According to an estimate by the Boat Owner’s Association of the United States (BoatUS), over 65,000 recreational boats were damaged or lost as a result of Hurricane Sandy. BoatUS also estimates that the amount of damage caused to recreational boats is $650 million, making the late-October storm the single-largest industry loss since the organization began keeping track in 1966.

“We’ve never seen anything like it.
The scope of the
damage to boats is unprecedented, affecting large areas from the Atlantic seaboard…

BoatUS estimates that over 32,000 boats were damaged in New York, followed by New Jersey’s 25,000, Connecticut’s 2,500, and 6,000 remaining in various states. Dollar damage to recreational boats in New York is estimated at $324 million, followed by $242 million in New Jersey and $23 million in Connecticut. Previously, in the 2005 storm season, Hurricane Wilma and Katrina damage was estimated at over $700 million combined.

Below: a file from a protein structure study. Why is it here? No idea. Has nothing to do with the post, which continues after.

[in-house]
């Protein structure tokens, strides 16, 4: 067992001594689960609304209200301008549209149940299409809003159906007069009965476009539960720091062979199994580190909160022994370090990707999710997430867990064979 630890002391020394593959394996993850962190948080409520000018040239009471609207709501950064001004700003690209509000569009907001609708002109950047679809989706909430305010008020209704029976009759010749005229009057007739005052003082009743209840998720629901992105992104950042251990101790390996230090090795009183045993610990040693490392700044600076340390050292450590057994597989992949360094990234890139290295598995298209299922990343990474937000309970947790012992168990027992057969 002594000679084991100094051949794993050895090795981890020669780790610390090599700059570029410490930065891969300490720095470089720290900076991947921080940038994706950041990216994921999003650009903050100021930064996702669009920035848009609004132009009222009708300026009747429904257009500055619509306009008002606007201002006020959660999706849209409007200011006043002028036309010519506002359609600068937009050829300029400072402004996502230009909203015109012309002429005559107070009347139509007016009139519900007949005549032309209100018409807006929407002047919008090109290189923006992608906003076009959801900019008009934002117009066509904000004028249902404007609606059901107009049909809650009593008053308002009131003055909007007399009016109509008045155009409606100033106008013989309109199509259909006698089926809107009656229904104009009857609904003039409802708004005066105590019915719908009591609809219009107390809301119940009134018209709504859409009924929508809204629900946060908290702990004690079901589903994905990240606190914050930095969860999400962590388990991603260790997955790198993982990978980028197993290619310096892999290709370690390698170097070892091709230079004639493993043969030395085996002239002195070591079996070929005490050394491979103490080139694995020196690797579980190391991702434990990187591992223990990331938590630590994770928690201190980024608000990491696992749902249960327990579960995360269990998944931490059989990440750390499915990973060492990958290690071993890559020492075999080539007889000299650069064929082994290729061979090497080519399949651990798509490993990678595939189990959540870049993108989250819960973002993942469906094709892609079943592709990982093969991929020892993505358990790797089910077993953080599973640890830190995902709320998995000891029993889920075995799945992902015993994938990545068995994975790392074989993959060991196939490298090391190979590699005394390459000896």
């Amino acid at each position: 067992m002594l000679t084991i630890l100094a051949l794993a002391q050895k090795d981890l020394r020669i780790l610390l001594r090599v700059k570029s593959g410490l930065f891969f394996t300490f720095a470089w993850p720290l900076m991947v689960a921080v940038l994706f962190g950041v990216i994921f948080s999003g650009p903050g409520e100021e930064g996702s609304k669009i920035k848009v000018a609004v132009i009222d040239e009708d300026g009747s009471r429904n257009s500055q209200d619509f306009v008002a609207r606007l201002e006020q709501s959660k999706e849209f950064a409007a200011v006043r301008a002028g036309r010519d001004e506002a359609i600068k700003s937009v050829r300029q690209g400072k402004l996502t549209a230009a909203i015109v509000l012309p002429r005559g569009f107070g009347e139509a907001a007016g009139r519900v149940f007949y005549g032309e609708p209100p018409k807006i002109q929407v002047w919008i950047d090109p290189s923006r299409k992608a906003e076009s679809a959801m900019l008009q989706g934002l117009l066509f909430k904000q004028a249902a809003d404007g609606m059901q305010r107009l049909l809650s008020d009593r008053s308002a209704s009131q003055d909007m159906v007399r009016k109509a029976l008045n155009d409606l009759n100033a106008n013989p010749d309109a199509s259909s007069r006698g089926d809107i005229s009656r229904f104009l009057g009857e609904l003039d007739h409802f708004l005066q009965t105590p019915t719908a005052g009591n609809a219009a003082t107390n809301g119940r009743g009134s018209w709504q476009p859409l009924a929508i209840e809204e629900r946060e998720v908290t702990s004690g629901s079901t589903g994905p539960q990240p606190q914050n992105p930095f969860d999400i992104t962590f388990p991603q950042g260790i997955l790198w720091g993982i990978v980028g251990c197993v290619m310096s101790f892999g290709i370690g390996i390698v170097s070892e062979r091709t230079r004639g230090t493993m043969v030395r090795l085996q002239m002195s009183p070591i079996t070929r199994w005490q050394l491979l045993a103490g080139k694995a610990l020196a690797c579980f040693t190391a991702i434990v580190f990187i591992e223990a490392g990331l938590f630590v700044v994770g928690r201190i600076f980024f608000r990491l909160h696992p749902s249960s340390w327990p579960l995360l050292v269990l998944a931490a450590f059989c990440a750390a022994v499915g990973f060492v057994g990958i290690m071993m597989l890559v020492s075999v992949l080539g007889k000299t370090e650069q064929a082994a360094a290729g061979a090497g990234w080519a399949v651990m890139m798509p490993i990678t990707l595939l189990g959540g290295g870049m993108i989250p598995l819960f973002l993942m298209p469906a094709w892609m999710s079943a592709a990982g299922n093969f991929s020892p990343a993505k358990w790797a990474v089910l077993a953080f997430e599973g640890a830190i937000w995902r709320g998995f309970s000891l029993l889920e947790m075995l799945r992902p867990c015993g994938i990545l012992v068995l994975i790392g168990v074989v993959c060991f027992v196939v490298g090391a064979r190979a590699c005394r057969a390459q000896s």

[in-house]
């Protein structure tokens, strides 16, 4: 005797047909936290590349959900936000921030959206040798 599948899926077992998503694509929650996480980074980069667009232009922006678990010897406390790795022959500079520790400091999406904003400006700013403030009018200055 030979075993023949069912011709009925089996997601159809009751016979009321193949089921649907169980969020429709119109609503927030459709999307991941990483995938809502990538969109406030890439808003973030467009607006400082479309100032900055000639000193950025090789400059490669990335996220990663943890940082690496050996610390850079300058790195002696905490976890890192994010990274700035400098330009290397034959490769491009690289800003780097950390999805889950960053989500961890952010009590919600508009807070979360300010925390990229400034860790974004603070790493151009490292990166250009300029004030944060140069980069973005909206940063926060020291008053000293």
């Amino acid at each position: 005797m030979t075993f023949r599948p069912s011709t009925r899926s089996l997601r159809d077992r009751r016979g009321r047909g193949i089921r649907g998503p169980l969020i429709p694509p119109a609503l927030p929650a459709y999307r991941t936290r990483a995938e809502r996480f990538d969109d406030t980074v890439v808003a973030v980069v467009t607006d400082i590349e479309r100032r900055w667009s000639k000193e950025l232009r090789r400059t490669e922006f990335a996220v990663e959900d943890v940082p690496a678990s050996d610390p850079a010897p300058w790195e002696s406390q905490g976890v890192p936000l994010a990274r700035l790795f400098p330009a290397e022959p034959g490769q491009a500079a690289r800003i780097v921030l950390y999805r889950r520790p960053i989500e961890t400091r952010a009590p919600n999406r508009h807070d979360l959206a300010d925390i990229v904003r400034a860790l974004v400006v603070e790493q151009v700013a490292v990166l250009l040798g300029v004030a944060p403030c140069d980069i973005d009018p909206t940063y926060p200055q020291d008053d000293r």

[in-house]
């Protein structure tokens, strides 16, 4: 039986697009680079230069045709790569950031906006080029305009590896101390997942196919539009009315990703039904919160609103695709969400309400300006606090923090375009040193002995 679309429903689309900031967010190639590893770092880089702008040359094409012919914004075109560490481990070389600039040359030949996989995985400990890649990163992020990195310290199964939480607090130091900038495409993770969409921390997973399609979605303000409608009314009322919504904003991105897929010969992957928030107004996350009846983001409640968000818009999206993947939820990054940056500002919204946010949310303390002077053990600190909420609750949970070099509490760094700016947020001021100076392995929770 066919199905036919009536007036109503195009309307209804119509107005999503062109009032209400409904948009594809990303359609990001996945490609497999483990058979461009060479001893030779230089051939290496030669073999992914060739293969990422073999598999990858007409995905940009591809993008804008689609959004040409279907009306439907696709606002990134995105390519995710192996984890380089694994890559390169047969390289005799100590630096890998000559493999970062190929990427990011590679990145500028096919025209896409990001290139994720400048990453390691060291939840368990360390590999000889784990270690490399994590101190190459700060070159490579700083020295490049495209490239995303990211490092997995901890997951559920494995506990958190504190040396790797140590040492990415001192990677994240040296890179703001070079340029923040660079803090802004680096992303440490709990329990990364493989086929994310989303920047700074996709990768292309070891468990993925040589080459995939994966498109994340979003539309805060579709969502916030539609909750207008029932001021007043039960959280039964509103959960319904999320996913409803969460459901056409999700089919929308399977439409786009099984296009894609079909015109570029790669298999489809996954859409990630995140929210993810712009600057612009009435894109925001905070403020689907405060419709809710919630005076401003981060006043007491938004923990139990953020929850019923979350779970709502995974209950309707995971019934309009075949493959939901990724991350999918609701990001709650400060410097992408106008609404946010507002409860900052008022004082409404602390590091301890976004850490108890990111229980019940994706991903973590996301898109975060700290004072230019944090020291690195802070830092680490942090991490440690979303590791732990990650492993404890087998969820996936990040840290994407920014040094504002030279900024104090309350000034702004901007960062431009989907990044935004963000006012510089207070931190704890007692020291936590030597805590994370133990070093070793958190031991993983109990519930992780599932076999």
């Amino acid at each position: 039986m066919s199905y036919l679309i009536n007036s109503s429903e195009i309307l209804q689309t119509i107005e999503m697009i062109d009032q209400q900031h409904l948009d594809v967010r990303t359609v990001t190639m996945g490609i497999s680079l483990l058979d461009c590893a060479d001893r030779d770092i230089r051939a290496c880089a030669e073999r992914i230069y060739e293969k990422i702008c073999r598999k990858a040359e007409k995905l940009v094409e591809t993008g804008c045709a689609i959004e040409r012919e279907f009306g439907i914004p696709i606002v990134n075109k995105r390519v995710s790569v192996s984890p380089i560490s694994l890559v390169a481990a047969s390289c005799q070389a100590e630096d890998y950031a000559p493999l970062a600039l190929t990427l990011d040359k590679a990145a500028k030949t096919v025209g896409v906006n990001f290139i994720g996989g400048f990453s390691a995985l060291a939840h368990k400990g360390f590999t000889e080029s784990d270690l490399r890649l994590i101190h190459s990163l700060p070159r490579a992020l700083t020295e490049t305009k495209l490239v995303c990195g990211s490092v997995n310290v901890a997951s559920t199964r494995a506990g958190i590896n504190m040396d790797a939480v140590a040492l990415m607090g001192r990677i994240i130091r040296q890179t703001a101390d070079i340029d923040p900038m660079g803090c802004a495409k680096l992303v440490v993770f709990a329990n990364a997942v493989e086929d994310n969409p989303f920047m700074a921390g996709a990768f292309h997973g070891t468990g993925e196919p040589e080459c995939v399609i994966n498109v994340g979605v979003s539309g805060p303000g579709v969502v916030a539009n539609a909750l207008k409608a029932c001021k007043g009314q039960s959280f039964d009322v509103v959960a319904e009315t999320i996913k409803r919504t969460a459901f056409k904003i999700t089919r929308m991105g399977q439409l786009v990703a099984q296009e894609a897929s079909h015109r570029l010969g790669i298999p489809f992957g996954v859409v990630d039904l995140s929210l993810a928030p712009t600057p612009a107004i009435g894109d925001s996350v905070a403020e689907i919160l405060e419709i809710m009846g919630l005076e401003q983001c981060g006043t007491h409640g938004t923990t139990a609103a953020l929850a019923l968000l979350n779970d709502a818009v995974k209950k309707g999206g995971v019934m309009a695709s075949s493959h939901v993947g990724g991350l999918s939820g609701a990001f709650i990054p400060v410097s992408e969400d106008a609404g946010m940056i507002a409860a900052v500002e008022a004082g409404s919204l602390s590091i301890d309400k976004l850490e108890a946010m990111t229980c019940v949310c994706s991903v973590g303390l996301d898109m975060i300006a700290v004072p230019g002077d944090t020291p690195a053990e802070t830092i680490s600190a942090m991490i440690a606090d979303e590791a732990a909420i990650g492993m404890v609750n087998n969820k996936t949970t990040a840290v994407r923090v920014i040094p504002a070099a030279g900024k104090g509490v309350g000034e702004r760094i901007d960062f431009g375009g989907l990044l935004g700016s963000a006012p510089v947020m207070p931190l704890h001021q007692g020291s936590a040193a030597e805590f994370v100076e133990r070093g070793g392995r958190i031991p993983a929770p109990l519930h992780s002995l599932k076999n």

“We are all reeling from the huge impact this storm has had on communities and people’s lives,” said BoatUS AVP Public Affairs Scott Croft. “We’ve never seen anything like it. The scope of the damage to boats is unprecedented, affecting large areas from the Atlantic seaboard as far inland as the Great Lakes, with the majority of damage in New Jersey, New York and Connecticut. The combination of boats stored ashore at low elevations and record high surge levels caused hundreds, if not thousands, of boats to float away into neighborhoods, parks and marshes. The tri-state coastline left no place for the surge to go, but up. While some boats that stayed in the slips did fine, other boats tied to floating docks simply lifted off too-short pilings and floated away—still tied to the dock. Some vessels never made it out of their slip and rest on the bottom.”

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